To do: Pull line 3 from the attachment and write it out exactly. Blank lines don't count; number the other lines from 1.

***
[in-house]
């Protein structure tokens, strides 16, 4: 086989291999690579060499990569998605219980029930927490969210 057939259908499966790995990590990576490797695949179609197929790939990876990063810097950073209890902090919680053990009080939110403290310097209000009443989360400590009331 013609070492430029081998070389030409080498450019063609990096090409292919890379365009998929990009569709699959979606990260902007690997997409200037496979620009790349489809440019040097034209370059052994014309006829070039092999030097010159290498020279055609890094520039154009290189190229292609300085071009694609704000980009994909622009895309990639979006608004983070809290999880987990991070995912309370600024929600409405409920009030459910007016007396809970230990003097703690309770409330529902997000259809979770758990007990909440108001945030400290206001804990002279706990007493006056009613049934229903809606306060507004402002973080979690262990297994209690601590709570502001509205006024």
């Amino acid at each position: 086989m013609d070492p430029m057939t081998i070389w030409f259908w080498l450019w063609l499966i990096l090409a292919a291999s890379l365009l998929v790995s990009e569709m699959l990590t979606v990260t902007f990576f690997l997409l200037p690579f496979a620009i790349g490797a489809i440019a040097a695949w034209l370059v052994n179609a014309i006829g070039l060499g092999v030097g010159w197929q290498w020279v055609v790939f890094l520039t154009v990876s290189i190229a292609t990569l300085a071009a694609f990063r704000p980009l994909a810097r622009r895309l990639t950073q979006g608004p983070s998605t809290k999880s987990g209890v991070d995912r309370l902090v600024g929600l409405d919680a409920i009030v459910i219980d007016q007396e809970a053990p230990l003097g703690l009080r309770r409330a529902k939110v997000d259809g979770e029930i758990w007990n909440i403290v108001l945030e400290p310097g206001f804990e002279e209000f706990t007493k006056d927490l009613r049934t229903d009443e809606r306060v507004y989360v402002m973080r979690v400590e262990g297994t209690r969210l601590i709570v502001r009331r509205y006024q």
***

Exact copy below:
């Amino acid at each position: 086989m013609d070492p430029m057939t081998i070389w030409f259908w080498l450019w063609l499966i990096l090409a292919a291999s890379l365009l998929v790995s990009e569709m699959l990590t979606v990260t902007f990576f690997l997409l200037p690579f496979a620009i790349g490797a489809i440019a040097a695949w034209l370059v052994n179609a014309i006829g070039l060499g092999v030097g010159w197929q290498w020279v055609v790939f890094l520039t154009v990876s290189i190229a292609t990569l300085a071009a694609f990063r704000p980009l994909a810097r622009r895309l990639t950073q979006g608004p983070s998605t809290k999880s987990g209890v991070d995912r309370l902090v600024g929600l409405d919680a409920i009030v459910i219980d007016q007396e809970a053990p230990l003097g703690l009080r309770r409330a529902k939110v997000d259809g979770e029930i758990w007990n909440i403290v108001l945030e400290p310097g206001f804990e002279e209000f706990t007493k006056d927490l009613r049934t229903d009443e809606r306060v507004y989360v402002m973080r979690v400590e262990g297994t209690r969210l601590i709570v502001r009331r509205y006024q």